We are developing in-house assays to measure quantitatively the amount of polyclonal antiserum produced in rabbits against a specific antigen.
To do this we have an elisa where we coat with the antigen, use an affinity purified (in house) preparation of polyclonal antibody from a representative pool of rabbit serum (approx 20 rabbits), to prepare a standard curve using known amounts of antibody determined by A280. Then the amount of antibody bound is measured by an anti rabbit HRP conjugate.
The assay works really well. However I have always maintained that the theory is flawed, but my boss disagrees with me.
If each rabbit makes a seperate population of polyclonal antibodies with different affinities, then each rabbit serum will react differently with the antigen coated on the plate. the only antibody population that can be measured accurately with the standard curve is the one from which the standard curve was made, with each affinity of antibodies in the same ratios. This is because what you measure depends not just on the amount of antibody present but also the affinities of the antibodies present.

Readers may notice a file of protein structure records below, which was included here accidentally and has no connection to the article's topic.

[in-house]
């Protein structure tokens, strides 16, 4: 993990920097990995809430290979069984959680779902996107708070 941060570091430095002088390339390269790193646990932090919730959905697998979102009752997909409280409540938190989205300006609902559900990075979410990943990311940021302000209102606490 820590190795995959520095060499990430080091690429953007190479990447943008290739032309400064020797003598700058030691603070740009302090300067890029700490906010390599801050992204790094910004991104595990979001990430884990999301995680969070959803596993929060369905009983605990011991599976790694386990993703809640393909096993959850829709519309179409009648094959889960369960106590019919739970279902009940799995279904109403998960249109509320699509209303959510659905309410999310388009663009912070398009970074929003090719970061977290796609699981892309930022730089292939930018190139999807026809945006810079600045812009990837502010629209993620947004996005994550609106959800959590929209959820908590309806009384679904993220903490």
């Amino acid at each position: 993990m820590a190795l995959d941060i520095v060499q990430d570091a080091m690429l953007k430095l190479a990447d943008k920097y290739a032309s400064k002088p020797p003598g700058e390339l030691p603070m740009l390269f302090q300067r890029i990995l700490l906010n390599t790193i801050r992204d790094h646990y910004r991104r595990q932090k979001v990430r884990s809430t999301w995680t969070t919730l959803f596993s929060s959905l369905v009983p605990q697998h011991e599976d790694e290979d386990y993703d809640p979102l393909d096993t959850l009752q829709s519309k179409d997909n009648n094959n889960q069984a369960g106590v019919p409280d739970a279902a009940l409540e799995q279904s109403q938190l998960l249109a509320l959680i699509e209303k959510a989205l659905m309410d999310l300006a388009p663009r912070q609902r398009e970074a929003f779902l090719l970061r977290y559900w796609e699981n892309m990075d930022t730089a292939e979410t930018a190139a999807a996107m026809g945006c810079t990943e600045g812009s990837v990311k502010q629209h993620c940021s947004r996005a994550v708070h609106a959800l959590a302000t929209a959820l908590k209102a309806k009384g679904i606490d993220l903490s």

We do indeed see a differnece in the quantitation that the most recent batch of affinity purified antibody (from different rabbits to that the standard curve is made up with ) measured in the ELISA and by A280.
So anybody any thoughts? I now have to justify why my ELISA reds different results to the A280 and she does not accept my argument...